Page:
The Latin American and Caribbean Air Transport Association (ALTA) asked for flexibility in airport slot allocation rules. This is due to the outbreak of coronavirus, said the organism in a statement. Let’s investigate further.
Latin America is not that affected; nevertheless, ALTA is stepping in
The region of Latin America is currently one of the less affected worldwide by coronavirus, COVID-19, cases. According to John Hopkins University, and as of Sunday 8 March, there were 84 active cases in the region and one death, in Argentina.
Brazil has the biggest number of COVID-19 cases, with 20. After this, Ecuador has 14, Argentina and Chile both have eight, and Mexico has six.
ALTA is worried that the coronavirus outbreak worldwide could impact Latin America. The region has sixteen consecutive years of growth but the disease could stop that. The organization said,
“Latin America does not yet show in numbers the impact of the coronavirus, except for some affected routes to Europe and Asia. However, the analysis presented by IATA estimates that in 2020 global passenger traffic will reduce between 11% and 19%.”
Therefore, the organisation which serves the airline industry in Latin America has some requests.
We need flexibility the slot allocation rules
Just as IATA did last week, ALTA is requesting flexibility in airport slot allocation rules. This is “an exceptional measure to ensure that low demand or canceled flights do not affect airlines’ historical compliance required for the planning of the next flight season.”
Currently, we have no information regarding possible ghost flights in the region as it is already happening in Europe. Still, this is a possibility if the outbreak continues and evolves.
The organization is also calling on the governments of the region to guarantee the industry’s viability and sustainability. Airlines need fluid contact, information, and coordination of any control measure or health forms required by the different States.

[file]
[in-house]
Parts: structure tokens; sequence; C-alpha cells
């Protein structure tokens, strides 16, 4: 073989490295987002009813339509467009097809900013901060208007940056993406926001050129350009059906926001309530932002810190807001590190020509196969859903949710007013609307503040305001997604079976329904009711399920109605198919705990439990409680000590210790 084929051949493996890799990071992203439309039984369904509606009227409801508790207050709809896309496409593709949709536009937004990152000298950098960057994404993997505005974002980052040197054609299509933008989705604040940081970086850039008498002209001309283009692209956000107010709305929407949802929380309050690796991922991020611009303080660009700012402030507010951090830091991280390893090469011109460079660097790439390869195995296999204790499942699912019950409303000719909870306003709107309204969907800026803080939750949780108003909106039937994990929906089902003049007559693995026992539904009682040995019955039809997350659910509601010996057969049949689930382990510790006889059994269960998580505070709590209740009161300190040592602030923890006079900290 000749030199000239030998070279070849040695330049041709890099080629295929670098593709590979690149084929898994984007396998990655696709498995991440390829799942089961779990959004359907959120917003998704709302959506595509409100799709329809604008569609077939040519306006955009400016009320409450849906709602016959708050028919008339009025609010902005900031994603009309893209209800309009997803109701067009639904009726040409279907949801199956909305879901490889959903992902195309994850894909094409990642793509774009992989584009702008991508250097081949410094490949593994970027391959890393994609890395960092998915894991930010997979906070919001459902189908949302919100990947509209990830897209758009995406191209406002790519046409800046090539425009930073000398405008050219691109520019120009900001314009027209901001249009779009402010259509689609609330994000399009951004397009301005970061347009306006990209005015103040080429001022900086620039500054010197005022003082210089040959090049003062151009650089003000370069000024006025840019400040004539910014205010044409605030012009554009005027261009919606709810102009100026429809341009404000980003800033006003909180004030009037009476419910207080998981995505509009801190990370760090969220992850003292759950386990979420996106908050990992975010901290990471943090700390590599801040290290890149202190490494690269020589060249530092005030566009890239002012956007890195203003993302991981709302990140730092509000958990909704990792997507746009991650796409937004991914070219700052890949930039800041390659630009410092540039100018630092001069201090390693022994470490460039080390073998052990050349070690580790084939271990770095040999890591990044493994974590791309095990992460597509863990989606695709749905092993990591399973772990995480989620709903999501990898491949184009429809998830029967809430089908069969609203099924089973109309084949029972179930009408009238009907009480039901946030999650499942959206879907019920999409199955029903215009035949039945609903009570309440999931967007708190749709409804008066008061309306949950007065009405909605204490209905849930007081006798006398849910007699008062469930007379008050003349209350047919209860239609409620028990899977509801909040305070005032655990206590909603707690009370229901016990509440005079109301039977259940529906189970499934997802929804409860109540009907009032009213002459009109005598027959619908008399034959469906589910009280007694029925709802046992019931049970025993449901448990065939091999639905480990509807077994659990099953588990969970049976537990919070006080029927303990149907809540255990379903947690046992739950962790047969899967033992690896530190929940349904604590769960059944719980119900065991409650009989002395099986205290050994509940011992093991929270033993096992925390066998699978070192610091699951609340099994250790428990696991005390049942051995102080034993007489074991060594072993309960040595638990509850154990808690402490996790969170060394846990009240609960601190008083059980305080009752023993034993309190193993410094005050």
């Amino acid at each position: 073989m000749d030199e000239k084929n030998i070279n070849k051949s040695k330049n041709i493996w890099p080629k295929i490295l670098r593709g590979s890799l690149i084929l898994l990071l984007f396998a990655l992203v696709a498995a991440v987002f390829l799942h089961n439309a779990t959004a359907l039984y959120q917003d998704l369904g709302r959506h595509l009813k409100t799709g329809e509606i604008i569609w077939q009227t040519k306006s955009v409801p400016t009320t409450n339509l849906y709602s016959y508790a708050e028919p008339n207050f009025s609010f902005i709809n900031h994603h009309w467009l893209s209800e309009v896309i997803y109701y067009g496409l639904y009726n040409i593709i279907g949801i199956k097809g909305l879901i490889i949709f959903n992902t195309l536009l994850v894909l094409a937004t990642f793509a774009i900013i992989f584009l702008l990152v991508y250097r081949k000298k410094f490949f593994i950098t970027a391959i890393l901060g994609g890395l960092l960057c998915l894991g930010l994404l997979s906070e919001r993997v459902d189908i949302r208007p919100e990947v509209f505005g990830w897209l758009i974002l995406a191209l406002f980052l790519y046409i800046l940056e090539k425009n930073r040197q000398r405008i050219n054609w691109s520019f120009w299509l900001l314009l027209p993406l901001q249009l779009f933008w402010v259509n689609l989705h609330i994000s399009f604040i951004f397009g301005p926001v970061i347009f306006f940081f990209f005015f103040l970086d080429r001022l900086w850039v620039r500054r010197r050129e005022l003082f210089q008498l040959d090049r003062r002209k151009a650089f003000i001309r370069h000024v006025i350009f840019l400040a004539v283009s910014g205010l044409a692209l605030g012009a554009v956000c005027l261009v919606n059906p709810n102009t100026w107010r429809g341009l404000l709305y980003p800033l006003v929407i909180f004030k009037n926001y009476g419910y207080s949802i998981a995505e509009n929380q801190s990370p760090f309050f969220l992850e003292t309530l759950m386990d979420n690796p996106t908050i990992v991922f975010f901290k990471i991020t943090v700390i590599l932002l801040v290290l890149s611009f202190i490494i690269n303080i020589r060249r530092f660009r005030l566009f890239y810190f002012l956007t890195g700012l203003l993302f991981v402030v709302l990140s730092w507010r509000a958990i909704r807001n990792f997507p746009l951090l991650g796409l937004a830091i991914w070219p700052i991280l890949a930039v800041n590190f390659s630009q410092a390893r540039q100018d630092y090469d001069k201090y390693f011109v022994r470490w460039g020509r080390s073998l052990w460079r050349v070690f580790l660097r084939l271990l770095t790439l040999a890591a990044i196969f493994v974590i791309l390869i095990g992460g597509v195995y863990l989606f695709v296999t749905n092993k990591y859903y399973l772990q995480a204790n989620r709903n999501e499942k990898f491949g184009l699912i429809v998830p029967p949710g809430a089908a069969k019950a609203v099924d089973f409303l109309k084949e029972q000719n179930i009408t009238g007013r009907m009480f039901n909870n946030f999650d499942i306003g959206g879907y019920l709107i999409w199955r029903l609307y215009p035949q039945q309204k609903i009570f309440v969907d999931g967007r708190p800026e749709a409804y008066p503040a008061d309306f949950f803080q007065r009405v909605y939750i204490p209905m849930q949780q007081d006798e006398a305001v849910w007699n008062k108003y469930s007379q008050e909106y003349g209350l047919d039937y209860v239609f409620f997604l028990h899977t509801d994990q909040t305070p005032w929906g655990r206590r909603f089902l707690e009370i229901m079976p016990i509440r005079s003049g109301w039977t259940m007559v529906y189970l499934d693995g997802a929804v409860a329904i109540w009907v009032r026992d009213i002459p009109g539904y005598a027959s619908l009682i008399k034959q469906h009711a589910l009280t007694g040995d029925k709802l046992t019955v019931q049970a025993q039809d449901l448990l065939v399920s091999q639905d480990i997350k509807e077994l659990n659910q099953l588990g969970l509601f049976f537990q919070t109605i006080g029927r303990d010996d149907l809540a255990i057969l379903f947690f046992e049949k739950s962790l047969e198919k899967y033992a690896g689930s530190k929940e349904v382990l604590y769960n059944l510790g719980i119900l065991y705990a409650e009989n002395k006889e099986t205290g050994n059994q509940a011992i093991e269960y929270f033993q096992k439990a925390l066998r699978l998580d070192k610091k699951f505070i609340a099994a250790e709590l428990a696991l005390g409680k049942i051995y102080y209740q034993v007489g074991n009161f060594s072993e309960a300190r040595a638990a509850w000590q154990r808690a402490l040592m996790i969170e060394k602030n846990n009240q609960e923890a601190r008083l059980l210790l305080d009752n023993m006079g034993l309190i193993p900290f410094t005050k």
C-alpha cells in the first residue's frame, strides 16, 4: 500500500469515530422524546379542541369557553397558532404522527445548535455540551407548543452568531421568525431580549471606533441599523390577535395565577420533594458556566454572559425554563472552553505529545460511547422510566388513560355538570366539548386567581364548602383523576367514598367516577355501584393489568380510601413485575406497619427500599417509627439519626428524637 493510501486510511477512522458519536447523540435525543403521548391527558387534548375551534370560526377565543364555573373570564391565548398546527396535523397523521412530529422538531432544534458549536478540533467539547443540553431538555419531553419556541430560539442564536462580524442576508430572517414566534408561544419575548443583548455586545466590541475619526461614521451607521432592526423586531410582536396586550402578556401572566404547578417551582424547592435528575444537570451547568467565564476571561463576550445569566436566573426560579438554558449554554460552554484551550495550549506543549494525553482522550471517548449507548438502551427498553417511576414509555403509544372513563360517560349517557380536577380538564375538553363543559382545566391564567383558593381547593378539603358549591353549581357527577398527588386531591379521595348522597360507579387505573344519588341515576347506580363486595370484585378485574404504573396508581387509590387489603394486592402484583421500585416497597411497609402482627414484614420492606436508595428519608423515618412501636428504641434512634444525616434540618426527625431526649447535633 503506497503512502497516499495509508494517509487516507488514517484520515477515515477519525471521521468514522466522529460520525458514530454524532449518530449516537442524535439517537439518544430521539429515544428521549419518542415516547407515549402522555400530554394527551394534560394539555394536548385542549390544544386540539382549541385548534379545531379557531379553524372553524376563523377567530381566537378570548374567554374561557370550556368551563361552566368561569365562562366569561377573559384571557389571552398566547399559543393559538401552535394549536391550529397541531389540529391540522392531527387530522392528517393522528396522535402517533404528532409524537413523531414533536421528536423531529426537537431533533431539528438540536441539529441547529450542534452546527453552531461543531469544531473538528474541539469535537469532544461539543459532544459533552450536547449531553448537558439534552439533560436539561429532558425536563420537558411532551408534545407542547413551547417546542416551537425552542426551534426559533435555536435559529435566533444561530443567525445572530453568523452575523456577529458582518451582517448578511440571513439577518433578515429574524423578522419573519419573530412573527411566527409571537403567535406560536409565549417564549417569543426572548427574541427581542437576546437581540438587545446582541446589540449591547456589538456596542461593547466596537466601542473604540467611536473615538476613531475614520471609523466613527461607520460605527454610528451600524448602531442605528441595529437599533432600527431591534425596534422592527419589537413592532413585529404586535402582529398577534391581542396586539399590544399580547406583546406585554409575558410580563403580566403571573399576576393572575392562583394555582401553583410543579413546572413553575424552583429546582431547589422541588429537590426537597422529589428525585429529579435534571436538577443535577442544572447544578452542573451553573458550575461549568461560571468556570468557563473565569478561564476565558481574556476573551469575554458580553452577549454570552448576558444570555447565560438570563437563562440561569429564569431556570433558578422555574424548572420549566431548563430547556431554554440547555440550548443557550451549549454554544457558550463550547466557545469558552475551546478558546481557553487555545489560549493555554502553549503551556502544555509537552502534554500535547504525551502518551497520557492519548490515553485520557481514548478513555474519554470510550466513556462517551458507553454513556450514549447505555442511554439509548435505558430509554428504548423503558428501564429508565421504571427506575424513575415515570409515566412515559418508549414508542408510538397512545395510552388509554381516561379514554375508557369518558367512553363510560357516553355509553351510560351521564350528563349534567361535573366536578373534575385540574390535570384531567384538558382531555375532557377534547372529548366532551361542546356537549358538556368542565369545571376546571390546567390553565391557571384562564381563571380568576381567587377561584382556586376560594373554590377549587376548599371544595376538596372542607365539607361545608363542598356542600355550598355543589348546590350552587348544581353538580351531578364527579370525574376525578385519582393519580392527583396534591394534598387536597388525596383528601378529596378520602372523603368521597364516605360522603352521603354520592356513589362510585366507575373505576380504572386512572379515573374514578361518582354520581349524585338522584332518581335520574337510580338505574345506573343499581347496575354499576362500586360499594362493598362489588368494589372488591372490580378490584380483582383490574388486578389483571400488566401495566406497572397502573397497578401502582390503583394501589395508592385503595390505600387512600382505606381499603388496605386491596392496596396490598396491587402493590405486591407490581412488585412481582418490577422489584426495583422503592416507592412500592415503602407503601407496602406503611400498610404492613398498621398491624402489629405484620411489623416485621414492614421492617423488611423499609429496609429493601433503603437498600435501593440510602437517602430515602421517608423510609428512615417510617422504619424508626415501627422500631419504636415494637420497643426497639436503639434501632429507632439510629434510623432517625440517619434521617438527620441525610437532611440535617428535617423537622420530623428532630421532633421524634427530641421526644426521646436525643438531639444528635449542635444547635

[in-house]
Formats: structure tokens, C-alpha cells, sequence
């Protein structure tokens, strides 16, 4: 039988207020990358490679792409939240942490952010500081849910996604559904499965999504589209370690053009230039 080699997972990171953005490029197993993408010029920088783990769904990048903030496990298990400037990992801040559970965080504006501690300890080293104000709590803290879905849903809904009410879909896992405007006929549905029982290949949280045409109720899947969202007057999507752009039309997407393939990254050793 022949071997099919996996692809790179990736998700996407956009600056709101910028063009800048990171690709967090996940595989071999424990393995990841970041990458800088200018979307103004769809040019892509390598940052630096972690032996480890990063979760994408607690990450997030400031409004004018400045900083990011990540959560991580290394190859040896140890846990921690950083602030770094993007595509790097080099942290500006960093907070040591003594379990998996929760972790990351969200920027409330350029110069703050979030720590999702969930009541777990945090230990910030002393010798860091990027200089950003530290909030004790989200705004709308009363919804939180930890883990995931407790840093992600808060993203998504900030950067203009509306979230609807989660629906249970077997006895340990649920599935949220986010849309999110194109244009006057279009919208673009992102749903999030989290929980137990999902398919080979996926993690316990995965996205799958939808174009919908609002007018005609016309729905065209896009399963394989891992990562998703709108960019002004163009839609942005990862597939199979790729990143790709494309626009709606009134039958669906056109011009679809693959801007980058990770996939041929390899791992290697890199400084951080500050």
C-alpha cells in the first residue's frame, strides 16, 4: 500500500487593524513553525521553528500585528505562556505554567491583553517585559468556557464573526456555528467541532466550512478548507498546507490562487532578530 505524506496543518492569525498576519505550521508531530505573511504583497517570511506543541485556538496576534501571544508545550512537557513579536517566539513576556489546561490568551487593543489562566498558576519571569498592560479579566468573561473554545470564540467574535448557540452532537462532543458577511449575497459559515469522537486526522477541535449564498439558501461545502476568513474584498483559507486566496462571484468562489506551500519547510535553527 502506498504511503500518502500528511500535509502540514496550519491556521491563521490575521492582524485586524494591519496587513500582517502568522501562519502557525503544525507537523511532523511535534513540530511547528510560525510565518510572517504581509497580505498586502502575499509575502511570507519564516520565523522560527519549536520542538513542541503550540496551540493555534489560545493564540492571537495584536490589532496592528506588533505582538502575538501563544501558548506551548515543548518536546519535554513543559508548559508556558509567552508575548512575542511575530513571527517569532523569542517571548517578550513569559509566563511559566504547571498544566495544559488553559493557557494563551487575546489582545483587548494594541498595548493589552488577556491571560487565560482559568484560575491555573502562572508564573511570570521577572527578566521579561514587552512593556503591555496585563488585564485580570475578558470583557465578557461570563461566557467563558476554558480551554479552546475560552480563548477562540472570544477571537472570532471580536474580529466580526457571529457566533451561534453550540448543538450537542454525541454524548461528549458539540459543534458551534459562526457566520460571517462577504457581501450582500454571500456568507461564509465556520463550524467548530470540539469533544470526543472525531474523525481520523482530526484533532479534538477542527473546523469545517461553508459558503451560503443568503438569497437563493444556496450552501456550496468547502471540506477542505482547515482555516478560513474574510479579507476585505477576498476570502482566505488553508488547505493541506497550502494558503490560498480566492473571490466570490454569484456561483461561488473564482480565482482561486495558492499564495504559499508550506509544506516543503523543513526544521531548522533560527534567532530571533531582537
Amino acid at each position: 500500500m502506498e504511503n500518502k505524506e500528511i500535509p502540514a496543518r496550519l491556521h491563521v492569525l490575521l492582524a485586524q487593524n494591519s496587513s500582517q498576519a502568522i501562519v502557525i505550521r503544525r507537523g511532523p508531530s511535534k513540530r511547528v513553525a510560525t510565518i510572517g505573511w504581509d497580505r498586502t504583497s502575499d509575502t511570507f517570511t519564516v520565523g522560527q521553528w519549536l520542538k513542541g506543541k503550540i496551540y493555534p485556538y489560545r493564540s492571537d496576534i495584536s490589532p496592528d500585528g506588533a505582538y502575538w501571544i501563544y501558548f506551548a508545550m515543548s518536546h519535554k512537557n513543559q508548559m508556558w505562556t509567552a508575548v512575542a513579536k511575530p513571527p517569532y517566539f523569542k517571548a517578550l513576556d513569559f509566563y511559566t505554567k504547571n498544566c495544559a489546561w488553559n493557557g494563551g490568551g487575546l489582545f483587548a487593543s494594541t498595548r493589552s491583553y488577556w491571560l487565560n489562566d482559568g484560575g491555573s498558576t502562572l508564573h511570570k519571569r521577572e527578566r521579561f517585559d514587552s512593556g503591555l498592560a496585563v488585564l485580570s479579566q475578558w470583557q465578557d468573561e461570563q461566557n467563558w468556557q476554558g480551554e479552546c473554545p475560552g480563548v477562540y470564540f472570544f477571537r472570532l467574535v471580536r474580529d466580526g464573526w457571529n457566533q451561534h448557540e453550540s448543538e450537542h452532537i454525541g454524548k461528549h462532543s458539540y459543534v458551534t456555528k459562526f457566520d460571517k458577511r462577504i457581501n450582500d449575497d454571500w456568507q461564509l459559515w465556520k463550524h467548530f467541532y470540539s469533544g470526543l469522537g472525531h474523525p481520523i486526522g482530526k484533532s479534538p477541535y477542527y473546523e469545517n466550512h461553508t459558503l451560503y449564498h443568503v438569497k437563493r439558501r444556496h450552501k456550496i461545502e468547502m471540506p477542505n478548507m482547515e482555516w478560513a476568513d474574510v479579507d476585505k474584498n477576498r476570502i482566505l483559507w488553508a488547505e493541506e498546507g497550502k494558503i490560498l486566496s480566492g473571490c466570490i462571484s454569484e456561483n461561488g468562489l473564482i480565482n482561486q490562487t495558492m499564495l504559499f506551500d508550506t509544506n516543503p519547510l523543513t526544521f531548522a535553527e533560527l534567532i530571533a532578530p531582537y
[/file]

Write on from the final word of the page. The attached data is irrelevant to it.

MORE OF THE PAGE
For instance, this weekend Salvadorian president Nayib Bukele announced on Twitter that people coming from Germany and France will not be allowed into the country. Previously the Salvadorian government banned people coming from China, South Korea, Italy, and Iran.
Se ordena a @migracion_sv prohibir el ingreso al país de personas provenientes o que hayan estado en tránsito en Alemania y Francia (5to y 6to país con más casos de coronavirus en el mundo).
Estos se suman a la prohibición de los pasajeros de China, Corea del Sur, Italia e Irán. pic.twitter.com/xJ67mOYkq5
— Nayib Bukele (@nayibbukele) March 8, 2020
In this regard, Avianca (which has a hub in San Salvador) has yet to update its measures for travelers’ protection on its website.
ALTA is also asking the authorities to reduce overall costs to the industry, like taxes, fees, and charges throughout the airline production chain. Finally is asking to “adjust work conditions as a contingency measure to secure industry jobs during this public health emergency.”
Is the region already showing signs of a slowing demand?
Yes. Definitely yes. Aeromexico posted on Friday its passenger numbers for January and February in 2020 and they are not good. In February, the Mexican airline lost 11.6% in the number of international travelers transported, in comparison with 2019.
We asked Aeromexico if this fall in the numbers can be attributed to the coronavirus outbreak worldwide. At the time of the publication of this article, we had no response.
Aerolíneas Argentinas reduced its five weekly flights to Rome to just three. Aeromexico reduced by 50% of its flights to South Korea. LATAM suspended its Sao Paulo-Milan route (while one of its workers in Peru has coronavirus).
In Brazil, GOL hasn’t updated its article on coronavirus since it published on 3 February. Azul doesn’t even have an article on its website about the disease.
Finally, ALTA said that the air industry generates very low margins and the impact of COVID-19 “is a risk to the subsistence of many airlines and industry companies.”
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